Australia on the brink of big time wind -- Last permit for huge project expected this month

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Australia is just one step away from construction of one of the largest wind farms in the world -- and the start to a full scale domestic wind turbine manufacturing industry. Pacific Hydro's long mooted 180 MW Portland Wind Energy Project (PWEP) was given the go-ahead by the Victorian state government last month.

The only hurdle left for it to clear is approval from federal environment minister, David Kemp, for turbine installation at Yambuk, one of four proposed sites to be developed as part of the project. That decision is expected by the middle of this month.

Pacific Hydro's Jeff Harding describes the state government go-ahead for the 120 turbine project as a "significant milestone for the development of the wind industry in Australia." It will see NEG Micon 1.5 MW turbines installed at four sites in Victoria's south west.

"The Portland Wind Energy Project is just one of many wind power proposals that could bring Victoria's wind energy capacity to 1000 MW by 2006," according to acting premier John Thwaites. "If all these developments go ahead, more than ten per cent of all electricity generated in Victoria would come from wind power." Today it is less than one per cent.

The PWEP is the most ambitious wind project ever seen in the southern hemisphere. Development is planned at Cape Bridgewater, Cape Nelson and Cape Sir William Grant, all to the south west of Portland, and at Yambuk, east of Portland and close to Pacific Hydro's existing 14 turbine Codrington wind farm.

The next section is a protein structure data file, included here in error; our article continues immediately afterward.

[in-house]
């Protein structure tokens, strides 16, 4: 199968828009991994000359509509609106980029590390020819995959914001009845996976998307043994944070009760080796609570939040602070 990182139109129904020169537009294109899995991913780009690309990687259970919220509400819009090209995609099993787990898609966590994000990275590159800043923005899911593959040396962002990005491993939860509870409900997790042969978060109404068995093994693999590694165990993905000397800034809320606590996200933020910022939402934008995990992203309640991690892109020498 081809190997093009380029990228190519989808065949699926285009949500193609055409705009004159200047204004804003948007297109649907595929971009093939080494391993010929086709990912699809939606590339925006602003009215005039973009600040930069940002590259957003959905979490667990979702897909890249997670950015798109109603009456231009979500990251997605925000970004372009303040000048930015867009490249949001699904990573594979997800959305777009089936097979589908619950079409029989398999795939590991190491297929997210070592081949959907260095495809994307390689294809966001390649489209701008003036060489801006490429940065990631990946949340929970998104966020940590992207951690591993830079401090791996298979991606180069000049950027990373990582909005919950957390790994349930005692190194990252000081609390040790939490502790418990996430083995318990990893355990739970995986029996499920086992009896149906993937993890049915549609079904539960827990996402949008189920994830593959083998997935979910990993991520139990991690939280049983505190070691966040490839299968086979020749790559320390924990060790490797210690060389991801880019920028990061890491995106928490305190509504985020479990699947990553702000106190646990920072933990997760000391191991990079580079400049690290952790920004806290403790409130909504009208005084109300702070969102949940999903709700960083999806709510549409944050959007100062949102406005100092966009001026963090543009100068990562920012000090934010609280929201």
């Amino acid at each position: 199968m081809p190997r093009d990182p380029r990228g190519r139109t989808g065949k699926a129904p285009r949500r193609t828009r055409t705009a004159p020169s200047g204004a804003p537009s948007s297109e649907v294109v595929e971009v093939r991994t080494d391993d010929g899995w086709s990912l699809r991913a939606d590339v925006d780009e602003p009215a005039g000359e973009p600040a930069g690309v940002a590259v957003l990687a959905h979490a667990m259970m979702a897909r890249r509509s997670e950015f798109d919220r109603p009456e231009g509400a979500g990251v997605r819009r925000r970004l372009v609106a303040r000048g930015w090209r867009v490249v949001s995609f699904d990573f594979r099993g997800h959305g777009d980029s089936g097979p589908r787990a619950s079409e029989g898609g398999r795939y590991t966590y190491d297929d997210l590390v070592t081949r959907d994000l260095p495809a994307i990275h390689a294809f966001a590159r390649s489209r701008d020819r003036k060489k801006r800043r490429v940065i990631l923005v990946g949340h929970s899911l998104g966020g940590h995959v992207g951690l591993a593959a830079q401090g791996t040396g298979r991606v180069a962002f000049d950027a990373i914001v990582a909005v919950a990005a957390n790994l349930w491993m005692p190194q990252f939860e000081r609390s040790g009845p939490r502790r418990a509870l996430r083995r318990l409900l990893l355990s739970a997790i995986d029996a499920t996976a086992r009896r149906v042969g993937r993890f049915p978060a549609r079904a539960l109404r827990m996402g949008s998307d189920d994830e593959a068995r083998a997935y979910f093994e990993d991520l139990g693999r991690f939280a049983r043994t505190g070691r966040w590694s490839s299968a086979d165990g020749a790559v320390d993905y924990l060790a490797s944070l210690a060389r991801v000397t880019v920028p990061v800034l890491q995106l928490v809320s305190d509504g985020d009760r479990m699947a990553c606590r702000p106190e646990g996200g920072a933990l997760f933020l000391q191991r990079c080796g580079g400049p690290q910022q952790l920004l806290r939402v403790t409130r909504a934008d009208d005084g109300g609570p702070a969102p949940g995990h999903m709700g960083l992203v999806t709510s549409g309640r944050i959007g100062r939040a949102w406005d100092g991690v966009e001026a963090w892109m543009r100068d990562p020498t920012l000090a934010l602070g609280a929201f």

Under the PWEP proposal, 40 turbines will be located at Cape Bridgewater, 39 at Cape Nelson, 21 at Cape Sir William Grant and 20 at Yambuk. The three Cape projects will be connected to the Alcoa Smelter sub station, owned by Alcoa, while the Yambuk site will be plugged into the Powercor network. The project is expected to create 2000 jobs in Victoria, generate enough electricity to supply the needs of more than 113,000 Victorian homes, and offset the creation of 800,000 tonnes of CO2 emissions a year.

"The state government decision is tremendous on several fronts," says Pacific Hydro's Roy Adair. "It's tremendous for the local community, of which our surveys found that 90% were in favour of the project. It's tremendous for regional Australia, where 400 direct and 1600 indirect jobs will be created. Thirdly, it is absolutely brilliant for the Australian environment and wind industry."

Pacfic Hydro is still negotiating power purchase agreements with "two to three retailers." It says "several options" are being considered. There are two market drivers for the project: Australia's Mandated Renewable Energy Target legislation (MRET), introduced in April 2001, under which 2% of Australia's electricity must come from renewable sources of energy by 2010; and legislation obliging power retailers to offer customers green electricity at a premium. Both markets -- the mandated market and the customer-driven market -- are facilitated by trade in green certificates. One renewable energy certificate is issued for every MWh of green power produced.

Make or break

The final federal decision on Yambuk will make or break the PWEP. Under the Commonwealth's Environment Protection and Biodiversity Conservation Act, final authority on this site rests with the federal environment minister because it is in an area known to be inhabited by the Orange-bellied Parrot, a critically endangered migratory bird species. Although just 20 of the PWEP turbines will be located there, they provide the critical mass required to establish manufacturing.

"We are keeping our feet on the ground until we have the environment minister's sign-off on Yambuk," says Adair. Following Victoria planning minister Mary Delahunty's decision that the benefits offered by the PWEP "far outweigh" the potential disadvantages, he is, however, optimistic the final outcome will be positive.